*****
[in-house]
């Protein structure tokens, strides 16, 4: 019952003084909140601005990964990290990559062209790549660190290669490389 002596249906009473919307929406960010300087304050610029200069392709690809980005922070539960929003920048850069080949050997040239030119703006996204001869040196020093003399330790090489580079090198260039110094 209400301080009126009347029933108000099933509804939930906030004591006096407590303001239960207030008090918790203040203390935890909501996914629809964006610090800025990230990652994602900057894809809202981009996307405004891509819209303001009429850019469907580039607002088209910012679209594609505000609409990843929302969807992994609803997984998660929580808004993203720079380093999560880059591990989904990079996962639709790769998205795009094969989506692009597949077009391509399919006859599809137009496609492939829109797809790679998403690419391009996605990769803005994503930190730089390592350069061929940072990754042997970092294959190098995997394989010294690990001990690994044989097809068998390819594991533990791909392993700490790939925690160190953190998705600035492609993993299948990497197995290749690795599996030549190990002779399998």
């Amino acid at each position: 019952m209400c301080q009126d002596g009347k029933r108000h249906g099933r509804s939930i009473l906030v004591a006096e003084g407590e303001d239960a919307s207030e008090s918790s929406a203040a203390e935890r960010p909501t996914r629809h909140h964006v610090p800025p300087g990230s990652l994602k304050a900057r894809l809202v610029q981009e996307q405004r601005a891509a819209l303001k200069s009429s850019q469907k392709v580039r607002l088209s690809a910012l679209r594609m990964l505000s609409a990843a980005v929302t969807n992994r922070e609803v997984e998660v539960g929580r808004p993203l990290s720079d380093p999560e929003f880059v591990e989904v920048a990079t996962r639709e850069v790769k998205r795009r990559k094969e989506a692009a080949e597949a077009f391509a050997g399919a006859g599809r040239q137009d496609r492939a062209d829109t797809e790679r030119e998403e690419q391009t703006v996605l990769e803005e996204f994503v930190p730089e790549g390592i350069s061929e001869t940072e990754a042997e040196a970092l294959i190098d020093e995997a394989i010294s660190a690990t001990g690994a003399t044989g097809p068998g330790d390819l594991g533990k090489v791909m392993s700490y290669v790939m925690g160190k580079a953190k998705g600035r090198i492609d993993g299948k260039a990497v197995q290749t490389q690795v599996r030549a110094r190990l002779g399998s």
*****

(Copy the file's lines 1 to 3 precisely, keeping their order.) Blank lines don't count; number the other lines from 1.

[in-house]
């Protein structure tokens, strides 16, 4: 019952003084909140601005990964990290990559062209790549660190290669490389 002596249906009473919307929406960010300087304050610029200069392709690809980005922070539960929003920048850069080949050997040239030119703006996204001869040196020093003399330790090489580079090198260039110094 209400301080009126009347029933108000099933509804939930906030004591006096407590303001239960207030008090918790203040203390935890909501996914629809964006610090800025990230990652994602900057894809809202981009996307405004891509819209303001009429850019469907580039607002088209910012679209594609505000609409990843929302969807992994609803997984998660929580808004993203720079380093999560880059591990989904990079996962639709790769998205795009094969989506692009597949077009391509399919006859599809137009496609492939829109797809790679998403690419391009996605990769803005994503930190730089390592350069061929940072990754042997970092294959190098995997394989010294690990001990690994044989097809068998390819594991533990791909392993700490790939925690160190953190998705600035492609993993299948990497197995290749690795599996030549190990002779399998």
């Amino acid at each position: 019952m209400c301080q009126d002596g009347k029933r108000h249906g099933r509804s939930i009473l906030v004591a006096e003084g407590e303001d239960a919307s207030e008090s918790s929406a203040a203390e935890r960010p909501t996914r629809h909140h964006v610090p800025p300087g990230s990652l994602k304050a900057r894809l809202v610029q981009e996307q405004r601005a891509a819209l303001k200069s009429s850019q469907k392709v580039r607002l088209s690809a910012l679209r594609m990964l505000s609409a990843a980005v929302t969807n992994r922070e609803v997984e998660v539960g929580r808004p993203l990290s720079d380093p999560e929003f880059v591990e989904v920048a990079t996962r639709e850069v790769k998205r795009r990559k094969e989506a692009a080949e597949a077009f391509a050997g399919a006859g599809r040239q137009d496609r492939a062209d829109t797809e790679r030119e998403e690419q391009t703006v996605l990769e803005e996204f994503v930190p730089e790549g390592i350069s061929e001869t940072e990754a042997e040196a970092l294959i190098d020093e995997a394989i010294s660190a690990t001990g690994a003399t044989g097809p068998g330790d390819l594991g533990k090489v791909m392993s700490y290669v790939m925690g160190k580079a953190k998705g600035r090198i492609d993993g299948k260039a990497v197995q290749t490389q690795v599996r030549a110094r190990l002779g399998s």